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The early diagnosis of sepsis in the acutely ill cancer patient. / Shelley Michelle Dolan

Swansea University Author: Shelley Michelle, Dolan

Abstract

The sepsis syndrome is the systemic response of the body to infection. It develops from the earliest stage, Systemic Inflammatory Response Syndrome sepsis, to severe sepsis, septic shock and multi-organ dysfunction syndrome. The incidence of sepsis is growing and globally accounts for one in ten adm...

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Published: 2010
Institution: Swansea University
Degree level: Doctoral
Degree name: D.N.Sc
URI: https://cronfa.swan.ac.uk/Record/cronfa42440
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Abstract: The sepsis syndrome is the systemic response of the body to infection. It develops from the earliest stage, Systemic Inflammatory Response Syndrome sepsis, to severe sepsis, septic shock and multi-organ dysfunction syndrome. The incidence of sepsis is growing and globally accounts for one in ten admissions to Intensive Care Units. The mortality rate for severe sepsis ranges from 25% to 67%. People with cancer are ten times more likely to develop sepsis and having developed it have a higher mortality rate. Early recognition and treatment of sepsis has been demonstrated to improve outcomes. This study sought to improve early recognition of sepsis in cancer patients receiving acute treatment. Nurses and patient assessment were the focus of this study. The design was a prospective multi-method observational study with two interventions: a teaching session for 177 nurses; the introduction of a bedside test - Procalcitonin (PCT-Q), an immunological marker of sepsis. PCT has been shown to be a reliable marker of sepsis. The PCT-Q, has been used since the late 1990s but never by ward nurses. Methods used were: qualitative interviews of ten nurses and a questionnaire survey of 177 nurses pre and post intervention; and a patient database with the PCT-Q test being used 416 times in 320 patients to diagnose sepsis. The study showed that nurses and patients recognise the early changes of deterioration before their observations change. Nurses recognise these changes because they know their patients well. Nurses' knowledge improved in several areas during the study and they used PCT-Q appropriately, diagnosing sepsis at an early stage in 66% of cases. Ordinal multi-regression analysis demonstrated that PCT was more reliable than CRP and, used together with a low WBC and high lactate, accurately predicts sepsis.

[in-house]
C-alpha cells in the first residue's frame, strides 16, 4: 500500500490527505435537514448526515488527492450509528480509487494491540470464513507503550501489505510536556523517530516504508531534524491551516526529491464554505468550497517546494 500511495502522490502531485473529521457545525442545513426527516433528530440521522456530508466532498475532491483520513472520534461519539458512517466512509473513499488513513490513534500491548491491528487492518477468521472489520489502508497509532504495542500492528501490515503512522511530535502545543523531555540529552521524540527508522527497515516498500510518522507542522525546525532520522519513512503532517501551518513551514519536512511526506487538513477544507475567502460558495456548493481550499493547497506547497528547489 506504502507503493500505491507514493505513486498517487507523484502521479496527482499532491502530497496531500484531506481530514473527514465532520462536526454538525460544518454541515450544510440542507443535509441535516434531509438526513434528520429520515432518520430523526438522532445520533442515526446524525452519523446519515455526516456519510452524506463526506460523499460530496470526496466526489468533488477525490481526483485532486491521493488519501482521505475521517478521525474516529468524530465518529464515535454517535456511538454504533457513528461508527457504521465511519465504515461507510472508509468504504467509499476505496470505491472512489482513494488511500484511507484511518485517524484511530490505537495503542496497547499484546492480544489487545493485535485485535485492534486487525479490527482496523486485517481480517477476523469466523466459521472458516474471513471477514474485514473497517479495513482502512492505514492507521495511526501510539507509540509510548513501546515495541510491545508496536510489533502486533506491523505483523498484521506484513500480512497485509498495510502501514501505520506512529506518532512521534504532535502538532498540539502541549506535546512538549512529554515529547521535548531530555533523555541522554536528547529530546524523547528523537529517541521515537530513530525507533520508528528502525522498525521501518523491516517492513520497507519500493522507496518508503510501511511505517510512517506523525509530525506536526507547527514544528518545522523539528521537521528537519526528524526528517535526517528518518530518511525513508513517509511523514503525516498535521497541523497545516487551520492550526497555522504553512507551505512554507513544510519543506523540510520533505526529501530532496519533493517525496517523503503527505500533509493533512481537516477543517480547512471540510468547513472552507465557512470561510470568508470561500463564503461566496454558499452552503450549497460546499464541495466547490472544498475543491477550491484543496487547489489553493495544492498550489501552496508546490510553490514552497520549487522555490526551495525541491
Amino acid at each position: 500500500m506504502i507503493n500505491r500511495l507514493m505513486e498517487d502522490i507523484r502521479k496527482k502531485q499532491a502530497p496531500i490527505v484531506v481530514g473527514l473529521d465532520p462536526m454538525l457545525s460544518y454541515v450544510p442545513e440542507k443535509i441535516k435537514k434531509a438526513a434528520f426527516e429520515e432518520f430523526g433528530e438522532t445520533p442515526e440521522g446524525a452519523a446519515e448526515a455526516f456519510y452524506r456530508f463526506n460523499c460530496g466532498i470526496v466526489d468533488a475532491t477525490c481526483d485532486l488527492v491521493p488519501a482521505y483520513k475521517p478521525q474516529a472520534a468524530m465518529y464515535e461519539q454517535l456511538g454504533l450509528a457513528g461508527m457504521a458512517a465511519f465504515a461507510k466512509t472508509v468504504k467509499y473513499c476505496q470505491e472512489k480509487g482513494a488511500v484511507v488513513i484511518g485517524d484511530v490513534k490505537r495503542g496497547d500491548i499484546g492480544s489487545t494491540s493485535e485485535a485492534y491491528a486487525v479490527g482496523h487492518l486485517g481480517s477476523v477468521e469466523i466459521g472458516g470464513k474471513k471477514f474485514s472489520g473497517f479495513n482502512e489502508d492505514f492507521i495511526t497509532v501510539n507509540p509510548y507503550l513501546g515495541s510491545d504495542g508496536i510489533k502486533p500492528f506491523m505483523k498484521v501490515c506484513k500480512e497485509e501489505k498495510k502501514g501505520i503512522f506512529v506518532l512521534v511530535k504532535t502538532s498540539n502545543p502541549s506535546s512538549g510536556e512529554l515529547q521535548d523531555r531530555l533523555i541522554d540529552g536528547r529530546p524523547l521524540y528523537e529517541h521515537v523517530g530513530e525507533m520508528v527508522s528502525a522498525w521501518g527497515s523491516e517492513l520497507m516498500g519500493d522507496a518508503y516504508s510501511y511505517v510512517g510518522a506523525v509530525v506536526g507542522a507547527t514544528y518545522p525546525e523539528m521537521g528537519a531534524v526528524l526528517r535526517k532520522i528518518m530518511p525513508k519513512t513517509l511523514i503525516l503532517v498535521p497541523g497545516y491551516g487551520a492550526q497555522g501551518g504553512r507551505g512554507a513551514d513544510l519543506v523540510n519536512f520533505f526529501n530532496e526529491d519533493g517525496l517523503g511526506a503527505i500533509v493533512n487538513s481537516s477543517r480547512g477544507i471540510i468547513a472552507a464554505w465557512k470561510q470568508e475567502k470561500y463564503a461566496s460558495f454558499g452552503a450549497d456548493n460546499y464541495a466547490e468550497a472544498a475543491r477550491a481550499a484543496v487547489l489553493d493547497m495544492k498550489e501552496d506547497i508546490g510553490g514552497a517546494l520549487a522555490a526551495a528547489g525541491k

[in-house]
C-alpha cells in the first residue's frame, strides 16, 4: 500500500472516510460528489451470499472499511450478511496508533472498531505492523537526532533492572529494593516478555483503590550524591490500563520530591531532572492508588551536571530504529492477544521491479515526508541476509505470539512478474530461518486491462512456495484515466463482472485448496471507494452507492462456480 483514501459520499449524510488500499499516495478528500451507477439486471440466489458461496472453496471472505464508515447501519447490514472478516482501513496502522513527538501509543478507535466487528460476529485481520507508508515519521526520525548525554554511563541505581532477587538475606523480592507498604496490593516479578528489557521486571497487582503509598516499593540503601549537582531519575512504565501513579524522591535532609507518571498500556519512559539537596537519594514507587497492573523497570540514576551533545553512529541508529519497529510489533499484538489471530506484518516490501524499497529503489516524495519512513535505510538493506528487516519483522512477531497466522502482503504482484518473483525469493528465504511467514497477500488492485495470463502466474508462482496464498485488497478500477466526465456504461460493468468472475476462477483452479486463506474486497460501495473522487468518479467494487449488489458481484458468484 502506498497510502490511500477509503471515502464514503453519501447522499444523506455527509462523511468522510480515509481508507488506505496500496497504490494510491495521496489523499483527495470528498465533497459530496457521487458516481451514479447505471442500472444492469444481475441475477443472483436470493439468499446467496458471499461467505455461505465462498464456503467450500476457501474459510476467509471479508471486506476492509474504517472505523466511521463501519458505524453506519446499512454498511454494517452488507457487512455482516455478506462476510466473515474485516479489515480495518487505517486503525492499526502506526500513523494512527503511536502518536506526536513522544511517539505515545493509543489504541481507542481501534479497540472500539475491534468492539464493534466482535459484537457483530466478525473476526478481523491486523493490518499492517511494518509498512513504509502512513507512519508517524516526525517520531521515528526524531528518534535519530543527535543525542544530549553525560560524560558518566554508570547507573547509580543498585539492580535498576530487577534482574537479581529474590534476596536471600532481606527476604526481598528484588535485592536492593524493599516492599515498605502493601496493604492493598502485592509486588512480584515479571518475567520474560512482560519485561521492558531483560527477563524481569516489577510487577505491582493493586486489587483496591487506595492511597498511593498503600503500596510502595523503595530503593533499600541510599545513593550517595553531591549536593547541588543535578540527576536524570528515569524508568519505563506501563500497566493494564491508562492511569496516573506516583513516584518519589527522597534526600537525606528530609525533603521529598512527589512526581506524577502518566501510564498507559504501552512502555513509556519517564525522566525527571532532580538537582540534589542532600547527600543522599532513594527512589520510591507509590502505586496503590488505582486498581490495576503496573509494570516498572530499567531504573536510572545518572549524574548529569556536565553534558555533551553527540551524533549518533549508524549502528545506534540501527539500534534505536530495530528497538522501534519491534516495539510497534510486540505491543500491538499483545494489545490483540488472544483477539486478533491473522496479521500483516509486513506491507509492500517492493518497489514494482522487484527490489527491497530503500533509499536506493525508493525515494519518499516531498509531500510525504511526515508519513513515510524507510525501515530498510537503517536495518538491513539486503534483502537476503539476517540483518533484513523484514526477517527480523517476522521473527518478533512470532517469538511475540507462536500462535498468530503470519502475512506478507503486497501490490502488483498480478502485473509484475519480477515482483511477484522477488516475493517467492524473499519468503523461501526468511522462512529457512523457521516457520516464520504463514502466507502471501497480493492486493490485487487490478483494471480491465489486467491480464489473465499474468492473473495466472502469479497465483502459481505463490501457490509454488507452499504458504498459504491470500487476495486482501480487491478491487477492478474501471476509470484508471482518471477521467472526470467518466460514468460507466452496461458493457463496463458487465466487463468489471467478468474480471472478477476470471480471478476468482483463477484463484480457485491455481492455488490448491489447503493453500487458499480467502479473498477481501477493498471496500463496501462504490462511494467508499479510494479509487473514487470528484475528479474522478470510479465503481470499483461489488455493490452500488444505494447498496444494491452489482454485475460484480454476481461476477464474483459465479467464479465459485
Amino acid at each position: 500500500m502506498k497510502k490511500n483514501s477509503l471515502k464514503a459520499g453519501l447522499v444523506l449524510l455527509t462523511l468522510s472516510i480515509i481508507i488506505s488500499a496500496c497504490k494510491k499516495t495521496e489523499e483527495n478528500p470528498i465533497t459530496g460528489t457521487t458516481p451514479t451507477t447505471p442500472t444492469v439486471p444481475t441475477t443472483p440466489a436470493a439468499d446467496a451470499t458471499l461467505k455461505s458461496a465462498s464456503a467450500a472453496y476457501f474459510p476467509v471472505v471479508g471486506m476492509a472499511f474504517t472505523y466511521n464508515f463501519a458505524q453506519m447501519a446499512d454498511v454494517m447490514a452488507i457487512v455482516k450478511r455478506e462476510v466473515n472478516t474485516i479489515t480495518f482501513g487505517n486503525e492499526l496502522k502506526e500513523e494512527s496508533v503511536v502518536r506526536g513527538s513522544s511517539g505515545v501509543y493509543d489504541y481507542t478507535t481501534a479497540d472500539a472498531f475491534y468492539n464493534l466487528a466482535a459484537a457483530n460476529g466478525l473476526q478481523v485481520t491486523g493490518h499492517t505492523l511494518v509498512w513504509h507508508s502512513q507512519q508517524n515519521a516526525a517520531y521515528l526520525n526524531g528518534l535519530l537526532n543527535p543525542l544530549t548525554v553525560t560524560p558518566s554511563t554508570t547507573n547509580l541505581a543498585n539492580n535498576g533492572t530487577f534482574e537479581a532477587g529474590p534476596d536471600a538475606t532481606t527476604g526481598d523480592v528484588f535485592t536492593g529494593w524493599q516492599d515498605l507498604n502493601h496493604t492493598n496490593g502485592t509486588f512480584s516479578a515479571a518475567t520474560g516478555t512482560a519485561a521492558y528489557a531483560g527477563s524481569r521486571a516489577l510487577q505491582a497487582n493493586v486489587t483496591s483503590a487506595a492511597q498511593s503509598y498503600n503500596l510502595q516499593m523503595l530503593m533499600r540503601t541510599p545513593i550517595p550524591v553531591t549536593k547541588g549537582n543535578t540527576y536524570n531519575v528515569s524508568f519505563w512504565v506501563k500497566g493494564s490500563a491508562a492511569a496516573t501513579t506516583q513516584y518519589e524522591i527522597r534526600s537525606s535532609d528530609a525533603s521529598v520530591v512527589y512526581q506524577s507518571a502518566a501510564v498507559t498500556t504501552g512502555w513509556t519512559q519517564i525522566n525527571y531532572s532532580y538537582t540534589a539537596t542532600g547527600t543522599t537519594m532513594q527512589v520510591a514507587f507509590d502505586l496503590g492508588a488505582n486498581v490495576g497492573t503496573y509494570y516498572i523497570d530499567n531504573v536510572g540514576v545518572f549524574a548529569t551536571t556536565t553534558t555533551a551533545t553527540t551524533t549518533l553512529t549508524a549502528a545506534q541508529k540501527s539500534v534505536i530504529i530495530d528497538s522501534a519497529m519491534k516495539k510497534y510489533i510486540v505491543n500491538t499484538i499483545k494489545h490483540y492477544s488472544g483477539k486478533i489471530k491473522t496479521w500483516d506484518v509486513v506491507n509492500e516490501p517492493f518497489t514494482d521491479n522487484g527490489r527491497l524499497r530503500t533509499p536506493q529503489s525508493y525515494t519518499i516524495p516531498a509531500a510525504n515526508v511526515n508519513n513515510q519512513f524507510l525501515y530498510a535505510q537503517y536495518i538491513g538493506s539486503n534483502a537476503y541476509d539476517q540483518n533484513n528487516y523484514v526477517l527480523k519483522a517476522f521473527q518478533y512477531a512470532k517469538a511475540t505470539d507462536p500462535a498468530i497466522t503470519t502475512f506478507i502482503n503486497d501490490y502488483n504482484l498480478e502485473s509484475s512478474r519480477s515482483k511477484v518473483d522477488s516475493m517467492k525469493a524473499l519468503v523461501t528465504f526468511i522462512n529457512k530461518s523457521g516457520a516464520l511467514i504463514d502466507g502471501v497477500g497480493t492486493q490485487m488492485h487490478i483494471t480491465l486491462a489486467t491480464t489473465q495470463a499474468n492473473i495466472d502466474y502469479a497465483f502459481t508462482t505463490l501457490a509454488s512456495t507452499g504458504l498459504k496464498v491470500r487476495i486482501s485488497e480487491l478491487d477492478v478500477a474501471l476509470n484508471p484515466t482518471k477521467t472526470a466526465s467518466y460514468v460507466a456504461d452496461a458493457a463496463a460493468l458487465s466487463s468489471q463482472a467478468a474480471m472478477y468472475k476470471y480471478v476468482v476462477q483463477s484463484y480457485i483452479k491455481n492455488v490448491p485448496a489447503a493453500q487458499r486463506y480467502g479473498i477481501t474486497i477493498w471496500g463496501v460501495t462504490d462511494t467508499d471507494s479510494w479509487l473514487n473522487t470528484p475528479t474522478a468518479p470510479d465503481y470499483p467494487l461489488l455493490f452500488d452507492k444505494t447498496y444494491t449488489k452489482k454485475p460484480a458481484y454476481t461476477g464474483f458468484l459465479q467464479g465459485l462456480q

Keywords: Nursing.;Medicine.
College: College of Human and Health Sciences